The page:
1. Thermostat: Go to the Adafruit learning center and look up what they have to say on thermistors. It is a wonderful and detailed explanation and I used quite a bit of their software. There is a good reason to buy things from this wonderful company--they seem to invest a lot of time and resources helping design these fun things. The thermistor in the 3D print head is 100,000 K and the paired resistor in the voltage divider was a 10,000 K to provide the correct range for the temperature wanted. All the rest of the constants are in the software. Obviously try out the heater with the thermistor through the serial port and make sure it is reading the correct temperatures. Go through the examples with the programs listed just to make sure both are working correctly. The software queries the thermistor about once every 5 seconds and either turns the relay on or off. The obsession most people have with temperature control in these devices is a little misplaced. Even with the thermistor accurately judging the temperature the real temp measured with the infrared thermometer can be 50 degrees off on the surface of the organic material depending on packing. You have to stir the stuff around on the plate to get it all up to temp. The power supply for the heater unit comes directly from the 12 volt 2 amp wall wart through the relay. It also powers a cheap car 12v to USB power supply wart that is used to drive the neopixels and the servo as well as a separate supply to drive the computer and relay boards.

2. Neopixels: The neopixels are programmed initially to glow green off/on until the button is pushed to close the chamber. Their color is then linked to the thermistor output to get a reading on the temperature--blue cold to red hot. They are then switched to a neopixel fire script when the temperature hits target. When the button is pushed to turn off heat it switches back to green.

3. Servo: This is powered with the neopixels with a separate line from the car USB wart.

The fritzing diagram is included above. As before try out everything on a breadboard first.

Step 4: Software

The software is included below. Notice that it uses the new servo library from Adafruit that does not cause conflicts between neopixels and servos. This is a real problem if you do it the old way with the servo constantly making angry spasm noises while it should be quietly contemplating the nature of the universe. The Temperature is set in the initial section as listed. The relay pins and servo pins are also easily changed. The bulk of the software is devoted to the fire sketch and can be eliminated or reduced for simplicity. When building the cable for the servo lid lift you will have to adjust its position in the software for high and low as listed. This is a trial and error process having to do with how the cable is aligned and attached to the servo horn.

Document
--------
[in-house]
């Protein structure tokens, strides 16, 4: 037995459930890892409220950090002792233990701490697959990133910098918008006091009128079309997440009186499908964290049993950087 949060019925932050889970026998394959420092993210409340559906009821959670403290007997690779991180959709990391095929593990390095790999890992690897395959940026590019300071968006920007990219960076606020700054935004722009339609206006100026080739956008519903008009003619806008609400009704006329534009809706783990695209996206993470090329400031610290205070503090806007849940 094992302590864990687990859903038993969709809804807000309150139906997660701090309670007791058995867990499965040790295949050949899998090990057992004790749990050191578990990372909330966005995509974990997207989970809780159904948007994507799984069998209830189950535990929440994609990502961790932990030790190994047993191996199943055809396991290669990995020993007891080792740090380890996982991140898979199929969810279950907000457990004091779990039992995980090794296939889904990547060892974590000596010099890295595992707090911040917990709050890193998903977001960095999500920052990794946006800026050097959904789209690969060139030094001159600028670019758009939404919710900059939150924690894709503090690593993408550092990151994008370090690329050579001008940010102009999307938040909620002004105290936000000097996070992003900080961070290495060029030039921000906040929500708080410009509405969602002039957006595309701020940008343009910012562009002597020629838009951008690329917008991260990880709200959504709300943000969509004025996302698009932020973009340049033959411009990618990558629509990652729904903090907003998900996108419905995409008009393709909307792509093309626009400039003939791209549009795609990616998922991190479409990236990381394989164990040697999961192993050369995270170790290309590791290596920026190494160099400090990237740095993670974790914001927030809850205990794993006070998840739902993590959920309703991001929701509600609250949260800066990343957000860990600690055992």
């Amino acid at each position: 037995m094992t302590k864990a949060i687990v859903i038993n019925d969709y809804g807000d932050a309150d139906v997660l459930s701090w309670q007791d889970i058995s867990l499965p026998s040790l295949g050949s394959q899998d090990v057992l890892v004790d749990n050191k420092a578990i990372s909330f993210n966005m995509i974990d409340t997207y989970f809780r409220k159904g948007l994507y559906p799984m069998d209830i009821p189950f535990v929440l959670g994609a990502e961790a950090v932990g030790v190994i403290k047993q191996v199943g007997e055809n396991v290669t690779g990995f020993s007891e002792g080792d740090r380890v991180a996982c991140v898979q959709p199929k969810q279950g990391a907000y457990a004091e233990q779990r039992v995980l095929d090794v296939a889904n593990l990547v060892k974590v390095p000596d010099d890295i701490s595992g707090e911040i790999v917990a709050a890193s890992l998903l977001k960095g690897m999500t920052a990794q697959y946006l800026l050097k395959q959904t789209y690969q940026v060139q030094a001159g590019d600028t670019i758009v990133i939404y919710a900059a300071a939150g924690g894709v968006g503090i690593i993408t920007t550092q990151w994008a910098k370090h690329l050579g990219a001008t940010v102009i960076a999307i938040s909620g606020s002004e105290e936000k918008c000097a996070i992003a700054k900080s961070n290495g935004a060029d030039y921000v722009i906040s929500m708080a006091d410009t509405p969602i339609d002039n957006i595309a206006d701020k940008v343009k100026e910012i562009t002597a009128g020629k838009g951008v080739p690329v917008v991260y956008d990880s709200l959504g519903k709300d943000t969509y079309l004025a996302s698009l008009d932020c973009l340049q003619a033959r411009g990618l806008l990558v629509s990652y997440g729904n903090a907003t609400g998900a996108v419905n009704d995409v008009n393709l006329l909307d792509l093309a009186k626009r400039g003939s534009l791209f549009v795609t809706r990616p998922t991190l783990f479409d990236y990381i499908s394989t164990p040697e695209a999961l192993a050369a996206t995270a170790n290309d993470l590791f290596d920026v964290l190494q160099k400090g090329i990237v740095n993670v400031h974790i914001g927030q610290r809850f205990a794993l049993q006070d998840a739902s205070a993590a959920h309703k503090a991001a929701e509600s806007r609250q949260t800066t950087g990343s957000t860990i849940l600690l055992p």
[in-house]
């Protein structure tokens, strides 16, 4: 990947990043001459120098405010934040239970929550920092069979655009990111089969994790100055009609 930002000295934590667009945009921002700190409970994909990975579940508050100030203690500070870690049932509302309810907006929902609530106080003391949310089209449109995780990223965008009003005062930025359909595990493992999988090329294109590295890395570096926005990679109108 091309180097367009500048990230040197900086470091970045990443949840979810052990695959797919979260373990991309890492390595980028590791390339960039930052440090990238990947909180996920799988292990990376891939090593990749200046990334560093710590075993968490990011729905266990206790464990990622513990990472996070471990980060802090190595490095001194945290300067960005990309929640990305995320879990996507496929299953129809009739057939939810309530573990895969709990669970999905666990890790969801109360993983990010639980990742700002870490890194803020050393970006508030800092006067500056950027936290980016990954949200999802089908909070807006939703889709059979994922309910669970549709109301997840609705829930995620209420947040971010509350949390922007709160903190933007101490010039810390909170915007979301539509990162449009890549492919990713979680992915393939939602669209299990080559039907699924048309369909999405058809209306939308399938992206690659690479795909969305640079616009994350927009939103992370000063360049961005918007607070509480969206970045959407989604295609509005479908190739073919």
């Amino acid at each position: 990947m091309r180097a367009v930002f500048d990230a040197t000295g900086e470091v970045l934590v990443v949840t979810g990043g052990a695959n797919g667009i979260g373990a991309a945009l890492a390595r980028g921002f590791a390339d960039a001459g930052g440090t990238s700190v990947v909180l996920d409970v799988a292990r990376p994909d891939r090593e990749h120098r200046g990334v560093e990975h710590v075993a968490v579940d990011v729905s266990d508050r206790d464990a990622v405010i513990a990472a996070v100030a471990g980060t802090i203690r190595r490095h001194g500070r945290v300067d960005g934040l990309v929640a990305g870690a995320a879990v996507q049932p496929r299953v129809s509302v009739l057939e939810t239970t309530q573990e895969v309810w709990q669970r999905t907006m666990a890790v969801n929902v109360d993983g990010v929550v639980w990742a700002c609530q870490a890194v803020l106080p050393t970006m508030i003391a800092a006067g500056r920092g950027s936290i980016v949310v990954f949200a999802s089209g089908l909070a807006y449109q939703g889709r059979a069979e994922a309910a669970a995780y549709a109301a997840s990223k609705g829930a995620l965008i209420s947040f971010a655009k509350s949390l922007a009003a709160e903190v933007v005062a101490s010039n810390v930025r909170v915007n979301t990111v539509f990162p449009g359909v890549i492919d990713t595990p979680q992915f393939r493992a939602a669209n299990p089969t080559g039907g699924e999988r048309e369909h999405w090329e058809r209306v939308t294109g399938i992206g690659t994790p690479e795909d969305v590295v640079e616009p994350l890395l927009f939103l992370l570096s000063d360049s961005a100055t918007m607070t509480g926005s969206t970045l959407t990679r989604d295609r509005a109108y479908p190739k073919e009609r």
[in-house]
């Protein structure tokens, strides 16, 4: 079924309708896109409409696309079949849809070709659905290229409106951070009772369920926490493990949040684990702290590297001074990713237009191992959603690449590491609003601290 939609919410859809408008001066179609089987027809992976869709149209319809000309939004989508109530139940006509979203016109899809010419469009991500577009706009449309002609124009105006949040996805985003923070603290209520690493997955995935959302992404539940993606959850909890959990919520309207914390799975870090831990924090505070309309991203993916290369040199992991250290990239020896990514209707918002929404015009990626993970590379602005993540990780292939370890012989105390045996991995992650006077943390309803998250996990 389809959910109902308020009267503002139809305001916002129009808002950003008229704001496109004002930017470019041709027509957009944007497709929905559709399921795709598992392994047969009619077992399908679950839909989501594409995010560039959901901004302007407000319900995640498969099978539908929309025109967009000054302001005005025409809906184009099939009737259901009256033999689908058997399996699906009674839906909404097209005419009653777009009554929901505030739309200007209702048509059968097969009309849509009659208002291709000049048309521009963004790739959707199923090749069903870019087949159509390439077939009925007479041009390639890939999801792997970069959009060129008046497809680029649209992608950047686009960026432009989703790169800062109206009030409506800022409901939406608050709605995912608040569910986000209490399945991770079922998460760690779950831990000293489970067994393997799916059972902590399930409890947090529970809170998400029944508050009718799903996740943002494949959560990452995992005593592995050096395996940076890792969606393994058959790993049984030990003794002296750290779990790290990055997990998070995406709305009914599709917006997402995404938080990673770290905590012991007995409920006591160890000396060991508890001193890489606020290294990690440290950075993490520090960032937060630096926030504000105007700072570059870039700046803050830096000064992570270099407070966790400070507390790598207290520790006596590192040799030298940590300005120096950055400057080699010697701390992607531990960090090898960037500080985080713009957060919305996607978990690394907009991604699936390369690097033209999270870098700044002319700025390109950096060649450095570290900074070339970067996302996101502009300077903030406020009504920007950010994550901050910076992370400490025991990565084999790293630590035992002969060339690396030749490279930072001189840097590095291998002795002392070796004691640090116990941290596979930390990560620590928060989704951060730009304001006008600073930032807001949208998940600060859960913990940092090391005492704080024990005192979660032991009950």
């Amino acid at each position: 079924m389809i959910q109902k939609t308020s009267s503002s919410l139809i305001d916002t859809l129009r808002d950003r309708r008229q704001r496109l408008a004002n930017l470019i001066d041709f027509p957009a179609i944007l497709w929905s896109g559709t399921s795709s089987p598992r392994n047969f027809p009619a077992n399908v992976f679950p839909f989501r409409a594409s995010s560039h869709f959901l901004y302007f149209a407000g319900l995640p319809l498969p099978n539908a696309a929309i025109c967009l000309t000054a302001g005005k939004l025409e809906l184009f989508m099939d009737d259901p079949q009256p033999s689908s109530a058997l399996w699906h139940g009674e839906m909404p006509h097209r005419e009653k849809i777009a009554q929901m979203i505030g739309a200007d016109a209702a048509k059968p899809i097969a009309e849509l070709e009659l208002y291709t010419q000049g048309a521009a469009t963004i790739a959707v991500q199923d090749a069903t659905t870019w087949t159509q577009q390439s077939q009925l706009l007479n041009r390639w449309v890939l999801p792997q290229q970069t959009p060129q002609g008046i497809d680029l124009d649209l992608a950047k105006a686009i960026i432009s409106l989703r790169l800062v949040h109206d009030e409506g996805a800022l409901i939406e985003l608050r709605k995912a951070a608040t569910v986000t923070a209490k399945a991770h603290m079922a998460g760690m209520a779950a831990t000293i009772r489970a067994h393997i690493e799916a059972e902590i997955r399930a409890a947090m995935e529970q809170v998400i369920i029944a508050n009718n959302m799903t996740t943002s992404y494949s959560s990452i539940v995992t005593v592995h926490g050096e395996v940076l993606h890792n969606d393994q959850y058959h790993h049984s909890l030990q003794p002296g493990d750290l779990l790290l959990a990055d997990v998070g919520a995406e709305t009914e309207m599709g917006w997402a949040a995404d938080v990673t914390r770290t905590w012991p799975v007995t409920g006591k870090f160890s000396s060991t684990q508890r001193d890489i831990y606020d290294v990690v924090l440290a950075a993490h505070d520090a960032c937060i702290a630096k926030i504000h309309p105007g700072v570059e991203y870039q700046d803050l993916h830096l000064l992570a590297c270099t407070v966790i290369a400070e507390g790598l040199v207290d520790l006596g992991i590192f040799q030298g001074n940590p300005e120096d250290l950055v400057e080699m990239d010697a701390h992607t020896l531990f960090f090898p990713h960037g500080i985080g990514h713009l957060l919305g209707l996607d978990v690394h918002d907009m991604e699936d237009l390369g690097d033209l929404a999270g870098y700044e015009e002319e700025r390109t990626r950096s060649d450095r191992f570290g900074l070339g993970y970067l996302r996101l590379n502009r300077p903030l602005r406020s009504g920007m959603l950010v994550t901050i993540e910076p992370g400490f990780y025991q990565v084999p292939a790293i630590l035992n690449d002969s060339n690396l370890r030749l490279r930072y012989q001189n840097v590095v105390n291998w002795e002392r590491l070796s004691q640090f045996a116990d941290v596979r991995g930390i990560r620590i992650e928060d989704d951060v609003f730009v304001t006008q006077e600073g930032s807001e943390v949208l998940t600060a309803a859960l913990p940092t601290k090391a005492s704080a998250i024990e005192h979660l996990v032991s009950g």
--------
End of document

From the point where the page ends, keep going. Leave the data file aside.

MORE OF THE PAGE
The program is designed to go through a certain number of fire cycles before shutting down the relay and stopping the device as a safety failsafe to prevent unattended heating.

Step 5: Build It

I built the main unit out of aluminum diamond plate with a 3 inch hole for the sphere in both the underlying metal and the wood above. Supporting pillars of aluminum with underlying bolts provide the triangular shape. The feather and its corresponding relay board are mounted above one another with the positioning of the servo being most important in the underlying structure. The Bowman cable was a section of bicycle brake housing that was placed through the plate and wood--the internal cable was actually a repurposed fishing leader cable. The internals were all bolted to the frame with small bolts. Make sure the USB port on the feather is available for programming and serial port monitoring after mounting. The Neopixel ring was placed far enough away from the bottom of the sphere so heat would not be a factor. Be careful with your arrangement of electronic components as the sphere will eventually transmit the heat. Most parts like the sphere were glued into position with E6000 glue. Painting of the electronics parts was done with black spray truck bed liner plastic. Finishing of the wood edges was done with a router and finished with poly.

Step 6: Use It

Its a pretty cute device. I built the nice fork to stir up the organic material over the heater plate. A small stainless steel screen goes over the extruder block and keeps stuff from falling down the air inlet hole. You can use a small silicon extension tube from the outlet or not. It heats up to temperature in about 3 minutes and maintains the set temp within about 25 degrees for as long as you want. The failsafe in the software will shut it down automatically in about 20 minutes of use.

Invention Challenge 2017

Participated in the
Invention Challenge 2017